Matthew Kaufman

Matthew Kaufman

Matthew Kaufman

Matthew Kaufman is a postdoctoral fellow in Anne Churchland’s lab at Cold Spring Harbor Laboratory. He received a B.S. with honors and distinction in symbolic systems from Stanford University in 2005. He performed his graduate work in neuroscience with Krishna Shenoy and received his Ph.D. from Stanford University in 2011.

In his graduate work, Kaufman trained monkeys to perform a challenging reaching task while he recorded motor areas of their brains. By applying novel analyses to these data, he and collaborators developed a theory of motor control: that these areas use “extra” patterns to make their job of controlling muscles easier. This theory provides the brain a natural way to set up, initiate and control movements.

In his postdoc, he has continued to develop these approaches in the rodent. Using neural recordings in the rat, he found that critical information for decision making is distributed throughout a neural population, which can be read out in a straightforward way even though individual neurons contain a confusing mix of “extra” signals. Moving forward, he is exploiting sophisticated microscopy techniques to record from many neurons while identifying where they are and how they connect. His goal is to unravel the neural circuits underlying a cognitive behavior: to determine how sensory information is recombined in the brain in order to arrive at a decision and produce an action command. By focusing on how information flows through neural circuits, he hopes to understand how brain areas communicate with one another during decision making.



“Networks for decision making: signal routing in and through parietal cortex”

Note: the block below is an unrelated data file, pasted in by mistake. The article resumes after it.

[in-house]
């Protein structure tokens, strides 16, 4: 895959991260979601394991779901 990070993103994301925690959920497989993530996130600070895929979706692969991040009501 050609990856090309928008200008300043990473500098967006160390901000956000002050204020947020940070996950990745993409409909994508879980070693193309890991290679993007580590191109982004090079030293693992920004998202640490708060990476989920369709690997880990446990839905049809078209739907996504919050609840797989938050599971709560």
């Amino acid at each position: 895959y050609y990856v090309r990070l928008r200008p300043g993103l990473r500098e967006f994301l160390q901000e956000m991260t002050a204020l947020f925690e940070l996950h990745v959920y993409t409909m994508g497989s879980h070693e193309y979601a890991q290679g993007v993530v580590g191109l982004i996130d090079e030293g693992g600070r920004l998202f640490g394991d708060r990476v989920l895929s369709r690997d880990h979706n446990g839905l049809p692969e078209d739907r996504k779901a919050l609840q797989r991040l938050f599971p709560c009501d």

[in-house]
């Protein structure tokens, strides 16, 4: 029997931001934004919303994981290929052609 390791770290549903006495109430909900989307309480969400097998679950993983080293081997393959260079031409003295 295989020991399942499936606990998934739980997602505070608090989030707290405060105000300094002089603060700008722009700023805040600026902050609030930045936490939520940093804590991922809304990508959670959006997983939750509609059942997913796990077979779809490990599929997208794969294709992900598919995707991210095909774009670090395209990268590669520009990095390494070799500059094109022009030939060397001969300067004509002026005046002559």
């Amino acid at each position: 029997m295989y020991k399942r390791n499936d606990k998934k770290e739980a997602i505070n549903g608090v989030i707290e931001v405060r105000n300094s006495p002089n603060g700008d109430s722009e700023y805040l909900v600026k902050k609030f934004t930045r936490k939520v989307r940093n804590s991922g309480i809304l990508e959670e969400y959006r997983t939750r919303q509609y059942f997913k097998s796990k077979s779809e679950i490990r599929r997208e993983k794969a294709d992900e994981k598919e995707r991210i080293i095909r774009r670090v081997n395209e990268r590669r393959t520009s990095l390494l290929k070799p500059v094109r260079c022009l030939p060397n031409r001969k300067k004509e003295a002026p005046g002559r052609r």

Decision-making is a key building block of cognition. Whether it’s as simple as an insect deciding to fly or walk, or as complex as a basketball player deciding whether to pass or shoot, the brain is constantly engaged in evaluating sensory information, making decisions, and executing actions. One brain region has repeatedly surfaced as critical for making decisions based on multiple kinds of sensory information: the posterior parietal cortex, or PPC. While much has been discovered about decision-making by studying the PPC, we do not yet understand how populations of many neurons work together to produce a decision. Working in mice, we plan to use sophisticated optical techniques to monitor the activity of many PPC neurons at once while the mouse engages in a simple decision-making task. The mouse will be trained to evaluate the rate of a series of clicks or flashes. If the rate of clicks or flashes is above a certain threshold, the mouse will tilt a tiny lever to, say, the right. If it’s below the threshold, the mouse will tilt the lever in the opposite direction. With such as setup, we can ask: How do PPC neurons integrate sensory information over time? How are the neurons distributed spatially throughout the PPC? Are they grouped together by the way that they respond? Or is it more complicated? Finally, we can investigate how PPC neurons influence the motor cortex, a brain area that helps control movement. Since decisions result in actions, investigating this pathway will help reveal how decision-related information in PPC is used by the rest of the brain. Collectively, the work described here will lead to fundamental insights into how the brain represents the sensory evidence gathered as decisions are made, and how it organizes its neural circuits into functional units in order to make effective decisions.